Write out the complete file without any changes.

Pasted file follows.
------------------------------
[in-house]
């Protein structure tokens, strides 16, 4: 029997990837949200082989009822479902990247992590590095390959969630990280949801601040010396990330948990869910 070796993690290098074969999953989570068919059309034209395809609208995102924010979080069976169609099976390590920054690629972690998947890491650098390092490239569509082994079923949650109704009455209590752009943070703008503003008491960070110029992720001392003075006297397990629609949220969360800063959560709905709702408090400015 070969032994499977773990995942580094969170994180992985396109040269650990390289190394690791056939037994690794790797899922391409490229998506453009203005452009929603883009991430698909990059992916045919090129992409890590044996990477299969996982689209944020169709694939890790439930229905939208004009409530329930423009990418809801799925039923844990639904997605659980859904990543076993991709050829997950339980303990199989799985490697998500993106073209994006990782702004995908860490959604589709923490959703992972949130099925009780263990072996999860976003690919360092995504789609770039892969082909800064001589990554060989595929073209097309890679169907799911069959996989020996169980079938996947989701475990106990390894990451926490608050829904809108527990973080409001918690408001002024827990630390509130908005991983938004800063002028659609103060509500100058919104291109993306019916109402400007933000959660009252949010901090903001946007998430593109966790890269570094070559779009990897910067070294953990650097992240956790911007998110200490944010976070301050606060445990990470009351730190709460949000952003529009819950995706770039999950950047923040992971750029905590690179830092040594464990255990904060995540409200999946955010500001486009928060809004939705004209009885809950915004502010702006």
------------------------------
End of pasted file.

[in-house]
């Protein structure tokens, strides 16, 4: 029997990837949200082989009822479902990247992590590095390959969630990280949801601040010396990330948990869910 070796993690290098074969999953989570068919059309034209395809609208995102924010979080069976169609099976390590920054690629972690998947890491650098390092490239569509082994079923949650109704009455209590752009943070703008503003008491960070110029992720001392003075006297397990629609949220969360800063959560709905709702408090400015 070969032994499977773990995942580094969170994180992985396109040269650990390289190394690791056939037994690794790797899922391409490229998506453009203005452009929603883009991430698909990059992916045919090129992409890590044996990477299969996982689209944020169709694939890790439930229905939208004009409530329930423009990418809801799925039923844990639904997605659980859904990543076993991709050829997950339980303990199989799985490697998500993106073209994006990782702004995908860490959604589709923490959703992972949130099925009780263990072996999860976003690919360092995504789609770039892969082909800064001589990554060989595929073209097309890679169907799911069959996989020996169980079938996947989701475990106990390894990451926490608050829904809108527990973080409001918690408001002024827990630390509130908005991983938004800063002028659609103060509500100058919104291109993306019916109402400007933000959660009252949010901090903001946007998430593109966790890269570094070559779009990897910067070294953990650097992240956790911007998110200490944010976070301050606060445990990470009351730190709460949000952003529009819950995706770039999950950047923040992971750029905590690179830092040594464990255990904060995540409200999946955010500001486009928060809004939705004209009885809950915004502010702006």